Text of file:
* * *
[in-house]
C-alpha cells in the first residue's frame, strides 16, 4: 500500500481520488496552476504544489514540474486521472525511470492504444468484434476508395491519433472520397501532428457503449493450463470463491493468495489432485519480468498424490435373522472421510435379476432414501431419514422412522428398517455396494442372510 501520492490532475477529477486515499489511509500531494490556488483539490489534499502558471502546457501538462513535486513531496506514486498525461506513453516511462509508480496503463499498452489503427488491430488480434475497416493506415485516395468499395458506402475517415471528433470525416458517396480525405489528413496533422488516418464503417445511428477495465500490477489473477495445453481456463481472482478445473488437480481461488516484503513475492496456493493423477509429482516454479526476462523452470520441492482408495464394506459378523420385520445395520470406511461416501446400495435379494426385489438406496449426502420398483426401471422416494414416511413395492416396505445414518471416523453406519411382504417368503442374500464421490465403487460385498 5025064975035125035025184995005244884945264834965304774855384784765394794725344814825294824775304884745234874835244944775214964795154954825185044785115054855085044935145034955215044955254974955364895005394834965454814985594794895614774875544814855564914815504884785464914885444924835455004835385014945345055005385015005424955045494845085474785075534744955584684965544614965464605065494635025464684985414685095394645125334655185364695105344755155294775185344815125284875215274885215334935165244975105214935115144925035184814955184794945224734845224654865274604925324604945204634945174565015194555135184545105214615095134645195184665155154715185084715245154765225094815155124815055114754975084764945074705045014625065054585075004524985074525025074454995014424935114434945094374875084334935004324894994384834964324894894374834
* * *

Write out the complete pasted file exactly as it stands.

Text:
[in-house]
C-alpha cells in the first residue's frame, strides 16, 4: 500500500481520488496552476504544489514540474486521472525511470492504444468484434476508395491519433472520397501532428457503449493450463470463491493468495489432485519480468498424490435373522472421510435379476432414501431419514422412522428398517455396494442372510 501520492490532475477529477486515499489511509500531494490556488483539490489534499502558471502546457501538462513535486513531496506514486498525461506513453516511462509508480496503463499498452489503427488491430488480434475497416493506415485516395468499395458506402475517415471528433470525416458517396480525405489528413496533422488516418464503417445511428477495465500490477489473477495445453481456463481472482478445473488437480481461488516484503513475492496456493493423477509429482516454479526476462523452470520441492482408495464394506459378523420385520445395520470406511461416501446400495435379494426385489438406496449426502420398483426401471422416494414416511413395492416396505445414518471416523453406519411382504417368503442374500464421490465403487460385498 5025064975035125035025184995005244884945264834965304774855384784765394794725344814825294824775304884745234874835244944775214964795154954825185044785115054855085044935145034955215044955254974955364895005394834965454814985594794895614774875544814855564914815504884785464914885444924835455004835385014945345055005385015005424955045494845085474785075534744955584684965544614965464605065494635025464684985414685095394645125334655185364695105344755155294775185344815125284875215274885215334935165244975105214935115144925035184814955184794945224734845224654865274604925324604945204634945174565015194555135184545105214615095134645195184665155154715185084715245154765225094815155124815055114754975084764945074705045014625065054585075004524985074525025074454995014424935114434945094374875084334935004324894994384834964324894894374834